In an effort to preserve the delicate fabric of Israeli society, the Arab village elders tried to stop the vandalism carried out by Arab youths, but over the years the deterioration of their patriarchal tribalism weakened their authority. The result was that many Jewish Israelis, who normally went to the restaurants, auto repair shops, supermarkets and clothing stores in Arab cities and villages, kept away, fearing for their safety and the safety of their families, dealing an economic blow which was roundly criticized by the Arab shopkeepers who suffered.
The conduct of Israeli Arab elected officials is often discussed. While many Israeli Arabs objected to the violence during the operation, some of their representatives in the Israeli Knesset fomented it. One of the most prominent offenders was Hanin Zoabi, who confronted the Israel Police Force and made offensive remarks to Arab policemen who came to disperse a demonstration.
I asked Muhammad for his view. He said the Arabs in the Knesset did not care about their constituents, and felt that the more extreme their positions were and the more solidarity they showed with the Palestinians in Judea, Samaria and the Gaza Strip, the more votes they would get in the next election. He said that in effect, they were not doing their jobs.
In fact, it was during Operation Protective Edge that Knesset members Zoabi, Zahalka and Ghattas, with unknown funding, chose to go to Qatar to visit Asmi Bashara, another Arab Knesset member, a criminal who fled the country when it was discovered that he had spied for Hizballah in the second Lebanon War. He is now in Qatar, along with Khaled Mashaal, the head of Hamas' political bureau. How ironic that it was during a war that three members of the Israeli parliament chose to visit Israel's enemies.
I could not help but ask myself what would happen if, during the wars in Afghanistan and Iraq, both of America's Muslim congressmen felt the time was ripe to meet with Osama bin Laden, and/or issue statements against American citizens and soldiers while being interviewed by Al-Jazeera America. Were the demonstrations held in Umm el-Fahm and elsewhere anti-war protests or pro-Hamas riots? Would the American public consider a demonstration in support of al-Qaida or ISIS a legitimate anti-war protest or treason?
Clearly, the war in Gaza created a dissonance for some Israeli Arabs, and the conflict and the pictures made both Jews and Arabs emotional. The identification of some Israeli Arabs with the Palestinians is legitimate, but the objective has to be changed from Israel's destruction to a long-term solution for the Palestinians living in the various Arab countries. The status of refugee cannot be inherited and there are almost none left from the 1948 conflict. The treatment the Arab countries give their descendants is criminal, it is genuine apartheid. They are not citizens, they have no rights, they do not have equal opportunities.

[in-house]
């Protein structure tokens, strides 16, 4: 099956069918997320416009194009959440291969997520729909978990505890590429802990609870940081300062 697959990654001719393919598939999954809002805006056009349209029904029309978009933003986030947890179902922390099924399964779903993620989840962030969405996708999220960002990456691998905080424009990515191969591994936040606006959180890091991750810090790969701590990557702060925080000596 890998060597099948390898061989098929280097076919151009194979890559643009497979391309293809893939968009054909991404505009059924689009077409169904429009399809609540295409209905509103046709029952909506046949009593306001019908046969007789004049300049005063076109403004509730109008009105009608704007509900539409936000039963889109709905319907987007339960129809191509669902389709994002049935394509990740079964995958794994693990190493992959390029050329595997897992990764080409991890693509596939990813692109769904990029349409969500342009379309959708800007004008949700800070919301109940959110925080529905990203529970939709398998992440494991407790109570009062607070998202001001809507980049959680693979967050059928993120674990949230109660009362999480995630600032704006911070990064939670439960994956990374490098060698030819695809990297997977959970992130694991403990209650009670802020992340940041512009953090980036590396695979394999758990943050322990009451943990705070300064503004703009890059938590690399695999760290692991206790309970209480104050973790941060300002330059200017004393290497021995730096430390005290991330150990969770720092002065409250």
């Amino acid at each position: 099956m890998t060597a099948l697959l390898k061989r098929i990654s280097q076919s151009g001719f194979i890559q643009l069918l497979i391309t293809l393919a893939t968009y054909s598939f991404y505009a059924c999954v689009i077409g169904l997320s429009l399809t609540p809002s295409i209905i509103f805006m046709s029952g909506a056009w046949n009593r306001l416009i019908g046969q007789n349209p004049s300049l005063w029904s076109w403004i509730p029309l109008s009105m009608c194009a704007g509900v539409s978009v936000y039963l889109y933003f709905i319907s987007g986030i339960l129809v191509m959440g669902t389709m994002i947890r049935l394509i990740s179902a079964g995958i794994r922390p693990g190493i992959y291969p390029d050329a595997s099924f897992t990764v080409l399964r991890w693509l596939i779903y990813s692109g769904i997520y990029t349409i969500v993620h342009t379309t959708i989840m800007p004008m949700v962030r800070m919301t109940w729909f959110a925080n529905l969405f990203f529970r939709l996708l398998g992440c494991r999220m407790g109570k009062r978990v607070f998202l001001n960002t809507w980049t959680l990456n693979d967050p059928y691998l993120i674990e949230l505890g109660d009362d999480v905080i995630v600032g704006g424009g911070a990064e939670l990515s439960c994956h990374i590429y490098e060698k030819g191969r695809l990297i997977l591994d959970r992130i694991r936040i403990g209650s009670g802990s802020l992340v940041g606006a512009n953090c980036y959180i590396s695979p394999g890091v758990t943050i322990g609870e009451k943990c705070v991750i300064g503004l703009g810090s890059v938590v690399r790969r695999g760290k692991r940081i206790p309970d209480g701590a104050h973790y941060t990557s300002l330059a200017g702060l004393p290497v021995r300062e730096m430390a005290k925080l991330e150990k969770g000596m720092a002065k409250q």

However, the worst criminal is the United Nations, whose UNRWA deliberately perpetuates discrimination and focuses on keeping the remaining the Palestinians refugees and their descendants as refugees forever, while neglecting the millions of genuine refugees throughout the Africa and the Middle East, especially Syria and Iraq. Their lives are in danger, but because of anti-Semitism and the narrow interests of the UN and UNRWA leaders, they are ignored. The time has come for Syria, Jordan and Lebanon to give the descendants of the original refugees citizenship, as Israel gave citizenship to the Jewish refugees from the Arab countries who fled in 1948.
There are many agencies trying to destroy the relations between Israel's communities and ethnic groups. Israel's Jews and Arabs have weathered crises before, because they have mutual economic and social interests. Daily life is stronger than radical Islamic fundamentalism, which is trying to make political capital in Israel. Various Israeli Knesset members contribute nothing to the lives of their constituents, destroying their trust, which has been noted by many Israeli Arabs. Recent surveys have indicated a rise in the participation of Arab in the National Service (a non-military framework of public service) as well as a significant rise in the number of Christian Arabs enlisting in the IDF. Arab society in Israel is not monolithic, and the amazing pluralism of Israeli life means Christian Arabs, Bedouin and Druze serve in and lead elite IDF units. For example, the Druze Golani Brigade Colonel Rasan Alian, who was wounded, left the hospital to return to command his soldiers on the battlefield in Gaza.
I recently lectured on Palestinian terrorism before an academic audience at Kibbutz Sde Boker. Afterwards I spoke with Qassem, a Palestinian journalist from east Jerusalem, and asked him if I had said anything that offended him. He said no, that he was not angry with me, he was angry with the Islamists who had dragged us into the war. It was hard to admit, he said, but today the only safe place for an Arab in the Middle East was the State of Israel.
Dr. Anat Berko, PhD, is a Lt Col (Res) in the Israel Defense Forces, conducts research for the National Security Council and is a research fellow at the International Policy Institute for Counterterrorism at the Interdisciplinary Center in Israel. A criminologist, she was a visiting professor at George Washington University and has written two books about suicide bombers, "The Path to Paradise," and the recently released "The Smarter Bomb: Women and Children as Suicide Bombers" (Rowman & Littlefield)